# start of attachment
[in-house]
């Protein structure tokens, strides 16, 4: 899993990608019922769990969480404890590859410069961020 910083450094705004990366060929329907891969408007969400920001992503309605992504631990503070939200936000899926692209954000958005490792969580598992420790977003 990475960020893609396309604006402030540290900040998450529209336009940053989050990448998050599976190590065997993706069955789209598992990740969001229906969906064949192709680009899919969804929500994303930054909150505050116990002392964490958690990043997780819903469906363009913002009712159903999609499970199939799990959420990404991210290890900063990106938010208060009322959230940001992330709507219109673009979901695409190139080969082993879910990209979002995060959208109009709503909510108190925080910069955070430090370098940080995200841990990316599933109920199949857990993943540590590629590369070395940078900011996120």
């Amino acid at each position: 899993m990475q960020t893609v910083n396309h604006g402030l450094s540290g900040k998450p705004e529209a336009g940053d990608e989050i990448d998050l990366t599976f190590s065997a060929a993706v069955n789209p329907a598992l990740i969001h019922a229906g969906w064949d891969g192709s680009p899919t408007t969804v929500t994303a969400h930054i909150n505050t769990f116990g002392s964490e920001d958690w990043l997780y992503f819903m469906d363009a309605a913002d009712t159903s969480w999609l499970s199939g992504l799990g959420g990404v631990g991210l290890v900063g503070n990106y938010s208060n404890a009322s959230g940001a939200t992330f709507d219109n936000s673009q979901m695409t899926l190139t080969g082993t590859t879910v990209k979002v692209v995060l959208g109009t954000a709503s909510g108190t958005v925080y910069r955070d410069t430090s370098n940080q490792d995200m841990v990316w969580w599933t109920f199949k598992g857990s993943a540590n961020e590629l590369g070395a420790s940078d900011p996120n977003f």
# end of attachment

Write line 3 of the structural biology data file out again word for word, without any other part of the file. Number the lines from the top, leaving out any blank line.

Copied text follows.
């Amino acid at each position: 899993m990475q960020t893609v910083n396309h604006g402030l450094s540290g900040k998450p705004e529209a336009g940053d990608e989050i990448d998050l990366t599976f190590s065997a060929a993706v069955n789209p329907a598992l990740i969001h019922a229906g969906w064949d891969g192709s680009p899919t408007t969804v929500t994303a969400h930054i909150n505050t769990f116990g002392s964490e920001d958690w990043l997780y992503f819903m469906d363009a309605a913002d009712t159903s969480w999609l499970s199939g992504l799990g959420g990404v631990g991210l290890v900063g503070n990106y938010s208060n404890a009322s959230g940001a939200t992330f709507d219109n936000s673009q979901m695409t899926l190139t080969g082993t590859t879910v990209k979002v692209v995060l959208g109009t954000a709503s909510g108190t958005v925080y910069r955070d410069t430090s370098n940080q490792d995200m841990v990316w969580w599933t109920f199949k598992g857990s993943a540590n961020e590629l590369g070395a420790s940078d900011p996120n977003f």